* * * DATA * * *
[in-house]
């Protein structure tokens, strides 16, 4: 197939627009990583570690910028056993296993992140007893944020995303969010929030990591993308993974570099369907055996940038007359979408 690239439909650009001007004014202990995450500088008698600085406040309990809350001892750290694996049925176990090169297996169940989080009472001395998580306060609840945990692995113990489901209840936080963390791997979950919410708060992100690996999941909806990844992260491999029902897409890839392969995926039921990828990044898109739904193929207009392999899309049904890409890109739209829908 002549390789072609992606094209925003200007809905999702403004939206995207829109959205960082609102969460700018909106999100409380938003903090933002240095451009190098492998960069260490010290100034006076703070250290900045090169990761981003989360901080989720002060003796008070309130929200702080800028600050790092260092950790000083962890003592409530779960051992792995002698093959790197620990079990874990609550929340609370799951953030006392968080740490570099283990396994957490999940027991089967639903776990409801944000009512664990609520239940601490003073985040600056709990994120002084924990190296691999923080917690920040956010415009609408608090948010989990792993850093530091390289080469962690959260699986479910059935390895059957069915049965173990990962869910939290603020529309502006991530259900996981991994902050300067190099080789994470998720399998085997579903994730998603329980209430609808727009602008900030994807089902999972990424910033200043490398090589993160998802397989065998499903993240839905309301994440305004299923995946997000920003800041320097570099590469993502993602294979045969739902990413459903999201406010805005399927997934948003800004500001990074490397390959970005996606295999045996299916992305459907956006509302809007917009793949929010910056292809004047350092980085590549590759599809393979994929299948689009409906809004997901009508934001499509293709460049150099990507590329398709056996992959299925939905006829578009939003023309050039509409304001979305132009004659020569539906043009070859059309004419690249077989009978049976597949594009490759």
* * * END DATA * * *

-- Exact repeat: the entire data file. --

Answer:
[in-house]
């Protein structure tokens, strides 16, 4: 197939627009990583570690910028056993296993992140007893944020995303969010929030990591993308993974570099369907055996940038007359979408 690239439909650009001007004014202990995450500088008698600085406040309990809350001892750290694996049925176990090169297996169940989080009472001395998580306060609840945990692995113990489901209840936080963390791997979950919410708060992100690996999941909806990844992260491999029902897409890839392969995926039921990828990044898109739904193929207009392999899309049904890409890109739209829908 002549390789072609992606094209925003200007809905999702403004939206995207829109959205960082609102969460700018909106999100409380938003903090933002240095451009190098492998960069260490010290100034006076703070250290900045090169990761981003989360901080989720002060003796008070309130929200702080800028600050790092260092950790000083962890003592409530779960051992792995002698093959790197620990079990874990609550929340609370799951953030006392968080740490570099283990396994957490999940027991089967639903776990409801944000009512664990609520239940601490003073985040600056709990994120002084924990190296691999923080917690920040956010415009609408608090948010989990792993850093530091390289080469962690959260699986479910059935390895059957069915049965173990990962869910939290603020529309502006991530259900996981991994902050300067190099080789994470998720399998085997579903994730998603329980209430609808727009602008900030994807089902999972990424910033200043490398090589993160998802397989065998499903993240839905309301994440305004299923995946997000920003800041320097570099590469993502993602294979045969739902990413459903999201406010805005399927997934948003800004500001990074490397390959970005996606295999045996299916992305459907956006509302809007917009793949929010910056292809004047350092980085590549590759599809393979994929299948689009409906809004997901009508934001499509293709460049150099990507590329398709056996992959299925939905006829578009939003023309050039509409304001979305132009004659020569539906043009070859059309004419690249077989009978049976597949594009490759």